sense a call to arms. 

The call to be prepared is sent to 
each one of you by and from the 
President of the Church, the Prophet 
of God. It is vital and of paramount 
importance. The preparation must 
begin at the center of your hearts and 
extend to the end of your fingers and 
toes. Each one of you may become 
the master of his fate, the captain of 
his soul. 

As David Sarnoff, the best-informed 
man in his field today, said to a class 
of students: "You face the new powers 
conferred by science to wreck or rebuild 
the world, and the degree to which you 
carry faith in God, in your fellowman 
and in yourselves, together with a sense 
of responsibility and continuing self- 
discipline, by this you will be able to 
determine whether these tremendous 
forces, now coming into your hands, 
will be used to build a better world 
or be responsible for its destruction. . . . 
The world needs the upsurge of 
spiritual vitality to resist the current 
cynicism and materialism. The grad- 
ual elimination of physical hungers 
will deepen the more elemental hunger 
for faith and salvation, for age-old 
values beyond the material and the 
temporal, they will gnaw at the spirit 
and the heart of man." 

Confidence to wax strong 

We need stout hearts to meet the 
future, a future pregnant with unborn 
events and big with possibilities. We 
need faith to try, hope to inspire, and 



courage to endure. ". . . let virtue 
garnish thy thoughts unceasingly; then 
shall thy confidence wax strong in the 
presence of God; and the doctrine of 
the priesthood shall distil upon thy 
soul as the dews from heaven. 

"The Holy Ghost shall be thy con- 
stant companion, and thy scepter an 
unchanging scepter of righteousness 
and truth; and thy dominion shall be 
an everlasting dominion, and without 
compulsory means it shall flow unto 
thee forever and ever." (D&C 121: 
45-46.) 

Return again to that beautiful hymn, 
"O My Father," and think of that boy 
on his knees, saying: 

"When I leave this frail existence, 
When I lay this mortal by, 
Father, Mother, may I meet you 
In your royal courts on high? 
Then at length, when I've completed 
All you sent me forth to do, 
With your mutual approbation 
Let me come and dwell with you." 

That prayer will be progressively an- 
swered upon your heads as you 
qualify yourselves by getting and con- 
tinuing an education in all fields to 
which you may be led; and wherever 
you may be led, remember that God, 
your Father, is hovering over you, 
pleading for you, saying unto you,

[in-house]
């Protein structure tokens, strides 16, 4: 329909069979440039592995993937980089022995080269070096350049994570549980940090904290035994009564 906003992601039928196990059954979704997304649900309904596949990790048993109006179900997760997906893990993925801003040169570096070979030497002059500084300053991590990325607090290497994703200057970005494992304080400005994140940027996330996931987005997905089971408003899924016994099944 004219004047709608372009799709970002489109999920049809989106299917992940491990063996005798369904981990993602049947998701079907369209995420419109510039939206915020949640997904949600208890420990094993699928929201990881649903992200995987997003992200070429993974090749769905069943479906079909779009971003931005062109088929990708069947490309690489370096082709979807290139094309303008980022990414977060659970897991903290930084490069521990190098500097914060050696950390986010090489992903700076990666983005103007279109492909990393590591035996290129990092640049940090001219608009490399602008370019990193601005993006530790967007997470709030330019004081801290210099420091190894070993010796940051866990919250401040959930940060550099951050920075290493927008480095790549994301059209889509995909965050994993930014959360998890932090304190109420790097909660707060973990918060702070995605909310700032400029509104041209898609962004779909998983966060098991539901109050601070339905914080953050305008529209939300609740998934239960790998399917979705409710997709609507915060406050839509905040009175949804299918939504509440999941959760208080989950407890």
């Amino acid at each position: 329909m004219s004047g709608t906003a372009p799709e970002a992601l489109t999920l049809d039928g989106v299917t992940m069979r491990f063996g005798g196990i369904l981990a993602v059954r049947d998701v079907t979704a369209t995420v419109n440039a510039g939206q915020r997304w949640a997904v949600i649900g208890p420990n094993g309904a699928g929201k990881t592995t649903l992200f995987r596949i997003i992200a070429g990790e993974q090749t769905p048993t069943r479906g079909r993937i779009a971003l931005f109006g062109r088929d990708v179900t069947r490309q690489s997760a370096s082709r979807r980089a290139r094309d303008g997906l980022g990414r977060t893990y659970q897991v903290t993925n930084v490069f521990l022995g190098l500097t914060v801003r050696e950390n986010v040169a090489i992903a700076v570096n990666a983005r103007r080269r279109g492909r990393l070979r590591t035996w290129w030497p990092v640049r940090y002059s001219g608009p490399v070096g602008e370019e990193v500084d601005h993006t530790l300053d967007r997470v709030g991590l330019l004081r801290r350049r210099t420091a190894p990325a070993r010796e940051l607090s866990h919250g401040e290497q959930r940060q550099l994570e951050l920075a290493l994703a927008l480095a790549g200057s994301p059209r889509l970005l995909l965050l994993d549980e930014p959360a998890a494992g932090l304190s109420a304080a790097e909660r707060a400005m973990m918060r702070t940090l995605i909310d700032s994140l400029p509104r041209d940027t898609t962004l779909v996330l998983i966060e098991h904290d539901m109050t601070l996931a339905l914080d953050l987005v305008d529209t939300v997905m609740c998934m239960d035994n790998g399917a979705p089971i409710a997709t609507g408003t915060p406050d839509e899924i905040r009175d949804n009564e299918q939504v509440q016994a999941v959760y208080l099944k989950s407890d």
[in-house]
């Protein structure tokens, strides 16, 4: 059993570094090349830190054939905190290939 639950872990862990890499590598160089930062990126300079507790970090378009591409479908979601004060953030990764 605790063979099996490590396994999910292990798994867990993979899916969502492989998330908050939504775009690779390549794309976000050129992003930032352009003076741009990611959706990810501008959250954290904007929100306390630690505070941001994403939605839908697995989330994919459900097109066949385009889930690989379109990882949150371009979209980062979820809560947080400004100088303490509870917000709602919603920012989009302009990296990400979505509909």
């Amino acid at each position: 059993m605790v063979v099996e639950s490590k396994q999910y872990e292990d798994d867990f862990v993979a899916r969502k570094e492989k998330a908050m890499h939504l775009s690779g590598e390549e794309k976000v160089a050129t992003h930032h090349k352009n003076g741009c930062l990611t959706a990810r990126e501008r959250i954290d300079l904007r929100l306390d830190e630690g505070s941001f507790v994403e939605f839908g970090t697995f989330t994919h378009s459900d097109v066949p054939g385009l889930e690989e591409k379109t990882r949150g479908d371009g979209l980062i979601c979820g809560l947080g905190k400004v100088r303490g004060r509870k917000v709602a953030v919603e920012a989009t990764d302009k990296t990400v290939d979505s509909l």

"Come unto me. . . ." (Matt. 11:28.) 

May his peace and blessing be with 
us all. May we be inspired, each one 
of us, as we leave this building to- 
night, to make something of ourselves, 
to be better than we are, more 
knowledgeable, more understanding, 
more sympathetic, more inclined to 
reach out for the underprivileged, and 
to those who need help. I pray for 
his blessing and peace to be with all 
of us, humbly, in the name of Jesus 
Christ. Amen. 

President N. Eldon Tanner 

At the close of this meeting, I wish 
to announce that many television and 
radio stations will carry conference 
proceedings Sunday morning to a 
nationwide audience, including Hawaii 
and Alaska. 



For the second time, sessions of this 
conference are being televised in color, 
and will be received by many in the 
United States and Canada over most 
of those television stations cooperating 
to provide the extensive coverage of 
this conference. 

The international short-wave radio 
station WNYW will broadcast the 
Sunday morning session to all parts of 
Europe, parts of Asia, Africa, South 
America, Central America, Mexico and 
the Caribbean area. 

Thirty radio stations will broadcast 
the translated Sunday morning con- 
ference session in major cities of 
Mexico and Central America, together 
with Spanish programming stations in 
this country, to a potential Latin 
American audience of three million 
people. 

The CBS Radio Tabernacle Choir 
Broadcast will be from 9:35 to 10 
o'clock Sunday morning. Those desir- 
ing to attend must be in their seats 
before 9:15 a.m. 

There will be large crowds attending 
the services on Sunday. Please be con- 
siderate and courteous, and avoid